Winter Pruning: Prune ornamental flowering and fruit bearing trees in need of shaping while they are still dormant. Generally, trees that flower after June set their buds in spring and can be pruned while dormant. Early spring-flowering trees set their buds in winter and should be pruned after flowering. In cases where the tree is in desperate need of pruning it is more beneficial to lose a few blooms and prune when the branch structure of the tree is visible and easier to see. Prune out any damaged or crossing branches that could cause injury and jeopardize the health of your tree. Additionally, it is good for the aesthetics, structure and continued flowering of your ornamental trees to give them a good shaping on a regular basis. This task can also be performed in the late winter.
Winter Drying (Desiccation): Check your evergreens for signs of winter drying. If a period of warming and thawing has occurred in mid winter it may be time to apply a second round of anti-desiccant to your broadleaf evergreens such as Holly, Rhododendron, Acuba, Cherry and Skip Laurel, Boxwood and Euonymus. Perform this procedure only if the temperature is going to be above freezing for 24 hours.
As March and April approach there will be more tips on maintaining the garden. For now performing these simple mid-winter procedures will help to ensure the success of your landscape plants.
Author: Lee@Landscape Design By Lee, 2013, All Rights Reserved
As winter progresses there is an increased threat of snow and ice build up on the branches of trees and shrubs in the landscape. If snow piles up on your evergreens try to carefully brush it away as soon as possible before freezing to remove the excess weight from the branches. If the snow does not remove easily do not shake the branches. This can cause breakage and damage. If the tree or shrub is covered with ice permit nature to take its course and allow the ice to melt naturally. If your landscape does suffer any damage from winter storms it is recommended to remove any broken limbs to avoid stress and disease to the plant. This can be done when the weather allows. Preventive measures that can be taken to avoid winter ice damage include keeping your trees properly pruned throughout the year. Fast growing trees and trees with horizontal branching such as ‘Bradford’ Pear are more prone to damage from excess weight. Prune away any weakened or overweight branches in fall before snow arrives.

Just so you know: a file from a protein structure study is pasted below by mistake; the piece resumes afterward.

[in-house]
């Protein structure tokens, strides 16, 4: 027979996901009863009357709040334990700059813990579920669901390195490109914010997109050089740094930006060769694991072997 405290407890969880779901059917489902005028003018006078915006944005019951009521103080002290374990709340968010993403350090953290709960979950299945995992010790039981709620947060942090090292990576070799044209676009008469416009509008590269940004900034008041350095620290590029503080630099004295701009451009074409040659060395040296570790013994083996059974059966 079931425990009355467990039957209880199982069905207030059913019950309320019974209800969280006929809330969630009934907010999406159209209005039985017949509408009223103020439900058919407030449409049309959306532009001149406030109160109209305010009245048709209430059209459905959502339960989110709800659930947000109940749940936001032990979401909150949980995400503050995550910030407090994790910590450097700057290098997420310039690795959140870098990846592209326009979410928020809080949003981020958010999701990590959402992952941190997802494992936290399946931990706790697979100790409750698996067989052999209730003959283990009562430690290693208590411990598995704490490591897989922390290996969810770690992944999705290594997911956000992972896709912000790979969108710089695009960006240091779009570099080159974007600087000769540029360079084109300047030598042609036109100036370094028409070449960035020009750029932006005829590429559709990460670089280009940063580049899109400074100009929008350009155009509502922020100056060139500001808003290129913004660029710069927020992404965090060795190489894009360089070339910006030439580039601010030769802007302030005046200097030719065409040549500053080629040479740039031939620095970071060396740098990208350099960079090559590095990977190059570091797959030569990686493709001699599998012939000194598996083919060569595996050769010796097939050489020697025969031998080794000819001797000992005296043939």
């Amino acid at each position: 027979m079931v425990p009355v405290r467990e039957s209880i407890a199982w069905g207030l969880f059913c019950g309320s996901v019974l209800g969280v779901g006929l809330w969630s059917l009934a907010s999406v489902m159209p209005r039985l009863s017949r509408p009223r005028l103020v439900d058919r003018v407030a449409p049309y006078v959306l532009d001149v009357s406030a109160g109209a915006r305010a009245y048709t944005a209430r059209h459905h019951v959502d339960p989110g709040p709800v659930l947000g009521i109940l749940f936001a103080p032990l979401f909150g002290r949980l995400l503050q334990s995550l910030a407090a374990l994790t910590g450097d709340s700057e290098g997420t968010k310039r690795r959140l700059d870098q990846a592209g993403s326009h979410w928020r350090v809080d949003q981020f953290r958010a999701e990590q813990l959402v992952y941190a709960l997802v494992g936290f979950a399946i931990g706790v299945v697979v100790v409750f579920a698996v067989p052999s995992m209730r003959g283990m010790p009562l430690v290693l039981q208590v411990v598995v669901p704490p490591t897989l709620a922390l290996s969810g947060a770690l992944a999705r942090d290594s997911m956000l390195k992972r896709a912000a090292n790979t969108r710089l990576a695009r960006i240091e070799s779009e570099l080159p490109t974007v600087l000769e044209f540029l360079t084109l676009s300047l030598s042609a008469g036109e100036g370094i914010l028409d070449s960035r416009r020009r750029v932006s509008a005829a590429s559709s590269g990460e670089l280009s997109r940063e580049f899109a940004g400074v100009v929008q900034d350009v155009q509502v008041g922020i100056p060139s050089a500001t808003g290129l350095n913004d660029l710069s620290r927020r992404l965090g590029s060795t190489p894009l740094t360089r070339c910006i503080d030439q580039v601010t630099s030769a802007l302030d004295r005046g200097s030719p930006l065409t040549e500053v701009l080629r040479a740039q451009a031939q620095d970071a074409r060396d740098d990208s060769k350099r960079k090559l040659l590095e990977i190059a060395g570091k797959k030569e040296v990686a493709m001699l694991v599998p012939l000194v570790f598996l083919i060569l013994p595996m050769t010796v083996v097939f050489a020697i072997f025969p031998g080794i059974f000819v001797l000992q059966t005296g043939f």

Frost Heaving: In freezing temperatures soil around your plants may be subject to frost heaving. This is when ice forms underneath the soil and expands upwards from the ground causing plants such as perennials to push upwards exposing the crown. Heuchera (Coral Bells) and Liriope are especially prone to this type of damage. As a preventive measure apply mulch finishing to your garden beds. To remedy, slightly tap the soil back down, and brush the mulch back around the exposed crown of the plant to protect it. Following these few simple steps will help to prevent any unwanted winter damage to your landscape plantings.